Worldwide rise in food allergies
Since the 1920s, industrialised countries have seen a significant rise in food allergies. Today, the World Health Organisation (WHO) places allergies as the fourth largest issue for public health.
Between 1.8 and 4% of the European population is affected by food allergies. In Europe, almost one in every three children is likely to present allergenic symptoms at one moment or another. A food allergy can present itself in different ways, from a simple spot on the skin to life-threatening anaphylactic shock.
5% of chronic skin condition sufferers have a food allergy. Food allergy’s influence on asthma is also underestimated and could in fact be the cause of 4 to 8% of adult asthma and up to 17% of asthma in young children. In children under four, 40% of eczema cases are linked to food allergy. Definitely worth thinking about!
Allergies and early weaning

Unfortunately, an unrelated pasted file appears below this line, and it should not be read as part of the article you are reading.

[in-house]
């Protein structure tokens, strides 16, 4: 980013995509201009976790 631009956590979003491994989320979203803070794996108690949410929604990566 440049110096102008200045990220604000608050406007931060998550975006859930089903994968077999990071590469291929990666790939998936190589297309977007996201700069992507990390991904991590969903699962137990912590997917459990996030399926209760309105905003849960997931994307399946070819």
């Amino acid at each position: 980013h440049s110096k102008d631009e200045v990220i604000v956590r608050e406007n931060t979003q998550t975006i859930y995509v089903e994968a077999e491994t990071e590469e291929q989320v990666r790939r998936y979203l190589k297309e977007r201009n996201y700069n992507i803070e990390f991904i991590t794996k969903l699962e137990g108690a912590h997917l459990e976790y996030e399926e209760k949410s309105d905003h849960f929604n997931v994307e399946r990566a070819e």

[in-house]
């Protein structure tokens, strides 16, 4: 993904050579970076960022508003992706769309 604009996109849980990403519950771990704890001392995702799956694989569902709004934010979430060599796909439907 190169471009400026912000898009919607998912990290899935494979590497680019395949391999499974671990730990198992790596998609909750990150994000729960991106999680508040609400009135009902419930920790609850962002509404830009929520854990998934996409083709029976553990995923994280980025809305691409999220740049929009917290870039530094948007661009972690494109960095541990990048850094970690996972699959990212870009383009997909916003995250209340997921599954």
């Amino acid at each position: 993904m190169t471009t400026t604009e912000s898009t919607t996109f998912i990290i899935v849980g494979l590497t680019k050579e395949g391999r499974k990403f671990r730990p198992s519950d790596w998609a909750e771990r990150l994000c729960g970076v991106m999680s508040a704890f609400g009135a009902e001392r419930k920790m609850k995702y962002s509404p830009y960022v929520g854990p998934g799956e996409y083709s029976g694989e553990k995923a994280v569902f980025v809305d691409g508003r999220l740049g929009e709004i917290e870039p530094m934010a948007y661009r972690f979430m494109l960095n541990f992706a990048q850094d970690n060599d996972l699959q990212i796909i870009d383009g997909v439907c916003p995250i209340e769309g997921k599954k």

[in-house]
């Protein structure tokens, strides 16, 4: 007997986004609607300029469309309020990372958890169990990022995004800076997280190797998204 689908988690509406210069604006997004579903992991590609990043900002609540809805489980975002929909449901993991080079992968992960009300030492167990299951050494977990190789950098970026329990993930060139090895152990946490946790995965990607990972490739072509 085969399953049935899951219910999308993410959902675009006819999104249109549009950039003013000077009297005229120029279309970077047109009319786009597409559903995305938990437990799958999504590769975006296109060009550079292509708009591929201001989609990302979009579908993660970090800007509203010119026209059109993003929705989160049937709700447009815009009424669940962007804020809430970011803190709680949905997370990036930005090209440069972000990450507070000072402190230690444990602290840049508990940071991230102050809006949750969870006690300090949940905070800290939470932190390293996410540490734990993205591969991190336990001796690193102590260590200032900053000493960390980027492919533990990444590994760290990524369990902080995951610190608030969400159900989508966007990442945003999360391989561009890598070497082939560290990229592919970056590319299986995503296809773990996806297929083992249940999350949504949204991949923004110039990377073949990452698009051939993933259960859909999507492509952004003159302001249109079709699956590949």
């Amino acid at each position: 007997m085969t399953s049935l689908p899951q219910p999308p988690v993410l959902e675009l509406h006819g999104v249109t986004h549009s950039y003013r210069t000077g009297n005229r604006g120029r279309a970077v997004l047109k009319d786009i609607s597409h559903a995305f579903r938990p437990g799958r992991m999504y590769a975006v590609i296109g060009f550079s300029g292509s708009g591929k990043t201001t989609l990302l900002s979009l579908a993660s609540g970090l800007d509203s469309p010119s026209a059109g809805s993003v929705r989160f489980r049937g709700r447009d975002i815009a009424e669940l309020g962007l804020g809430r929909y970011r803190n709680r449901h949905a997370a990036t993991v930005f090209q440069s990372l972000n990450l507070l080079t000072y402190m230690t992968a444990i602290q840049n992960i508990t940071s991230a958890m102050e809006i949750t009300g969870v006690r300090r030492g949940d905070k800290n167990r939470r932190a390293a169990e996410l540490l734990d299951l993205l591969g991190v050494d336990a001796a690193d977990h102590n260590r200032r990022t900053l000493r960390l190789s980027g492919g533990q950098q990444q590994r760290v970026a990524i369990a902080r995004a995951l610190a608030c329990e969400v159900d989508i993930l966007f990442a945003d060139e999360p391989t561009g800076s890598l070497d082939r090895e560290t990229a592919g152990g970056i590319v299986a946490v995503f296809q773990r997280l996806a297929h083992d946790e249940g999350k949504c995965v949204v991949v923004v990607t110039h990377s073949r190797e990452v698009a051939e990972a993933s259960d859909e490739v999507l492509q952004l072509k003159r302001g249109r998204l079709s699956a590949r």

Until the age of 15, the most frequent food allergies (53% of cases) are caused by animal-based foods, the major culprit being eggs. They are responsible for 34.2% of food allergies within this age group, followed by cow’s milk. In general, children are most allergic to animal proteins while adults are more affected by fruit and vegetable allergies.
With one major exception: peanuts. This allergen severely affects young people today. Sensitisation during pregnancy, diversifying baby’s diet too early and cow’s milk based feeding seem largely responsible for the increase in childhood food allergies. The preventative effects of breast-feeding a baby during the first six months of life have now been proven, and if breast-feeding is not possible, it is preferable to use a hypoallergenic brand of baby milk.
Any food can cause an allergy
In general, to make a diagnosis, the physician will need to go through the following procedures with you, at the very least:
- a precise and detailed physical examination
- an analysis of all food eaten during one week (a food diary)
- an analysis of the labels of all processed foods eaten during that week
- an analysis of skin tests carried out on at least thirty suspected allergens
- a blood test
Once the guilty foods have been identified, there is only one foolproof solution available – removing these foods from your diet. Not always an easy thing to do…
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